Saturday, May 19, 2012

Insecure - not in the middle class

According to the African Development Bank benchmark adapted by the ministry of finance, people spending more than $2 per day in purchasing power parity (approximately equivalent to two times Uganda's poverty line) are considered middle class. Using this benchmark, about one million Ugandans (or 6.6%) have moved out of the absolute poverty bracket (and are living on more than $1 a day) between 2006 and 2010, a new report indicates. The "Poverty Status Report" produced by the ministry of finance indicates that Ugandans living below the poverty line fell to 24.5% (7.5 million) in 2009/2010 from 31.1% (8.5 million) 2005/06. The report says the number of middle class Ugandans has risen from 7.8 million (28.7%) to 10 million (32.6 %.) and from 1.8 million in 1992 to over 10 million today.

James Ogule, who lives in Namugongo, a Kampala surburb, thinks the vendors selling matooke (plantains) by the road to his house should not be considered middle class. The vendors spend more than $2 (sh5,200) a day and Ogule who works with a government regulatory body thinks equating a middle class to sh5,200 a day is a pity.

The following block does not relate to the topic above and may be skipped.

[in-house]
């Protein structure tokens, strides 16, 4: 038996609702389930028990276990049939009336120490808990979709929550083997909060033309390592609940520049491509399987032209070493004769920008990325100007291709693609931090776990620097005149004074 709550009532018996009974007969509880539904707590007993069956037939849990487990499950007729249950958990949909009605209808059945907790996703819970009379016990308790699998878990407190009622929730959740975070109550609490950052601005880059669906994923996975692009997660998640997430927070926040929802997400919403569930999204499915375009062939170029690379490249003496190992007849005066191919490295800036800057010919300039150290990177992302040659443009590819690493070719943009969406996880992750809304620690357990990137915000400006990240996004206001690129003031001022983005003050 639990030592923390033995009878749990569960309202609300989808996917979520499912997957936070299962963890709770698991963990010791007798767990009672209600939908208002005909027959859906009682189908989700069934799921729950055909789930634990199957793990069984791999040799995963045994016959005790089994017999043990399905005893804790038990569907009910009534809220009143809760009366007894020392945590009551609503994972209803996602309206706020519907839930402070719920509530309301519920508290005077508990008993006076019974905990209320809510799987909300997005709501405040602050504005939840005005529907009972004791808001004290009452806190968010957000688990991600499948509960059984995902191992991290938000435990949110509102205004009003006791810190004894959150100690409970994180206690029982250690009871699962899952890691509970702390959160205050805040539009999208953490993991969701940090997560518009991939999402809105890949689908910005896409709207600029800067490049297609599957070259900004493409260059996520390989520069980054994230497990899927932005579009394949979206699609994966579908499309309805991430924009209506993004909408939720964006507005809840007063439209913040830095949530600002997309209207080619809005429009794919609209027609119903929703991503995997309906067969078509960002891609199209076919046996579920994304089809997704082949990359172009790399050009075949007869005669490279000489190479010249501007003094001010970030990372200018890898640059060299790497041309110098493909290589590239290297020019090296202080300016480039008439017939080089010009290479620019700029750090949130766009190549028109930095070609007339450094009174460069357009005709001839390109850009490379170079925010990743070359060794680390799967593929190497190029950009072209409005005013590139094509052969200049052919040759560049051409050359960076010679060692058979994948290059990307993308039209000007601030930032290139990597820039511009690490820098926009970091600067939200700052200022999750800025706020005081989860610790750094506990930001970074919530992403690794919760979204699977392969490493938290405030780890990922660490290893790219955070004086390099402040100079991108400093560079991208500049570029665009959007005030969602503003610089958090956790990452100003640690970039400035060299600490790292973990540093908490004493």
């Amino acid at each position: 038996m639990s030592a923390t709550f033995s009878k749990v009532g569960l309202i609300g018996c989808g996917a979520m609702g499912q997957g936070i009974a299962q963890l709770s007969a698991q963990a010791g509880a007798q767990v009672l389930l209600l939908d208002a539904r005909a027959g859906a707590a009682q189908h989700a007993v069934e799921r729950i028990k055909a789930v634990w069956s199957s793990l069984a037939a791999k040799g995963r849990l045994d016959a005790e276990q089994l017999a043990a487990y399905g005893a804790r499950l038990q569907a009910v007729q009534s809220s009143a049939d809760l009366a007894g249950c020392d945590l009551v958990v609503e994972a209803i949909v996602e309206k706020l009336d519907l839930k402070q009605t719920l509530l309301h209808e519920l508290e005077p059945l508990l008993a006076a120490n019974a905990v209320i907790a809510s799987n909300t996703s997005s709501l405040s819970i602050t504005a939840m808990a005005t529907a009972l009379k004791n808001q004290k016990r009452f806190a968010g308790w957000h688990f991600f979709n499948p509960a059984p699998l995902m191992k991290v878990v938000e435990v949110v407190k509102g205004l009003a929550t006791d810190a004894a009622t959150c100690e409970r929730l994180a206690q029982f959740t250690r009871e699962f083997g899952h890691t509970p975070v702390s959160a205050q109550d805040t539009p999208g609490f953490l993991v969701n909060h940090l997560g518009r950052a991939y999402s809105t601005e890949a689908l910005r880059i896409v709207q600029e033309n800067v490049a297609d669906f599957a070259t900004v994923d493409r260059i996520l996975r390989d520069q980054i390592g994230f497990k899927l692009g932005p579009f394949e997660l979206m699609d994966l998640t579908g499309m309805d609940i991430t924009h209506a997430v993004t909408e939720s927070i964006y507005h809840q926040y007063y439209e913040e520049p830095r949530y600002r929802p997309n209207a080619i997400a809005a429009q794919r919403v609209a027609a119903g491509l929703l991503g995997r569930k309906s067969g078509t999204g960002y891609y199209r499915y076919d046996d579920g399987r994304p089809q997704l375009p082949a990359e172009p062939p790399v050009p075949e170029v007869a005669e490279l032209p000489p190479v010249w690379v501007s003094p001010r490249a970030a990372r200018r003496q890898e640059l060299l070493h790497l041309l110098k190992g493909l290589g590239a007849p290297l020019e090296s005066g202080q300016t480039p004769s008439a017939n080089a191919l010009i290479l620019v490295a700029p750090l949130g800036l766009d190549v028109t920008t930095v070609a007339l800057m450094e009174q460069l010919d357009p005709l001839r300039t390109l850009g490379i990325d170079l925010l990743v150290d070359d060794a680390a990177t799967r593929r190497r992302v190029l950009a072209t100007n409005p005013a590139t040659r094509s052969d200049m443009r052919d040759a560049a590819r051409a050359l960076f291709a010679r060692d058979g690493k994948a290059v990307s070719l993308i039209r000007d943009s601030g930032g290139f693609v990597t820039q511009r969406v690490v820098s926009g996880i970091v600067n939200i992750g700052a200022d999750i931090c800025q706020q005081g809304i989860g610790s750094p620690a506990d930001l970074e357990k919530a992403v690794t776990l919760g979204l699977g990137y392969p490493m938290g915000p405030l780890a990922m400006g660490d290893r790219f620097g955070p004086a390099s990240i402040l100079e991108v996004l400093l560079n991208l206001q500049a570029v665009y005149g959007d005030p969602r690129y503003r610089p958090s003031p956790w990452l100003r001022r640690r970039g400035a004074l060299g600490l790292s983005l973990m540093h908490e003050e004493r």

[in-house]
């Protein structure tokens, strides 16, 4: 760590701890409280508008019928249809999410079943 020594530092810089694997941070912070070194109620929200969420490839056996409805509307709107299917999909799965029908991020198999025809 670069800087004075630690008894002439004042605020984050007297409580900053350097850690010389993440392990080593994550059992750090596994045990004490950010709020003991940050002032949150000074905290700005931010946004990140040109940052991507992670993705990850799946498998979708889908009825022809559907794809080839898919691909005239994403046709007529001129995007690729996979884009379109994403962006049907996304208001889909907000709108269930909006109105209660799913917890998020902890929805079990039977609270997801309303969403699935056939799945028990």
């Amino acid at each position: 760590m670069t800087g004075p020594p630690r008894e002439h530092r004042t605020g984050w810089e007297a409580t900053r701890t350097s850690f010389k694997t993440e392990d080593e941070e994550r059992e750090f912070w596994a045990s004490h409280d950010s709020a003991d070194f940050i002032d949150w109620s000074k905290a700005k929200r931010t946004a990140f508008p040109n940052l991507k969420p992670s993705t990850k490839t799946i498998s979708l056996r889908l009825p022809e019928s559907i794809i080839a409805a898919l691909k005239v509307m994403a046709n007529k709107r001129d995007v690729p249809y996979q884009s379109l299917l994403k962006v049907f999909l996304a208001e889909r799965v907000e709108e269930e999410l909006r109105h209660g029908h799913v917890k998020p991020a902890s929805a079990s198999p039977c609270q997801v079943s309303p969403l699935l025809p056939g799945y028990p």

"Look, we are setting very low standards, we should ask whether these people have access to all the services like health and are they secure?,"
asked Ogule.

Uncertainties exist. These include unpredictable weather, crop and livestock diseases, ill health, price fluctuations and insecure access to land. This vulnerability is reflected among school going children from poor families who most times fail to complete school.

Despite the impressive jump in livelihood quality, the number of people still vulnerable and insecure with the possibility of sliding back to poverty has risen from 11% to 13.2%.

"Many Ugandans have moved out of poverty but have not moved to middle class, the size of this insecure group has more than doubled since the early 1990s,"
read the report.

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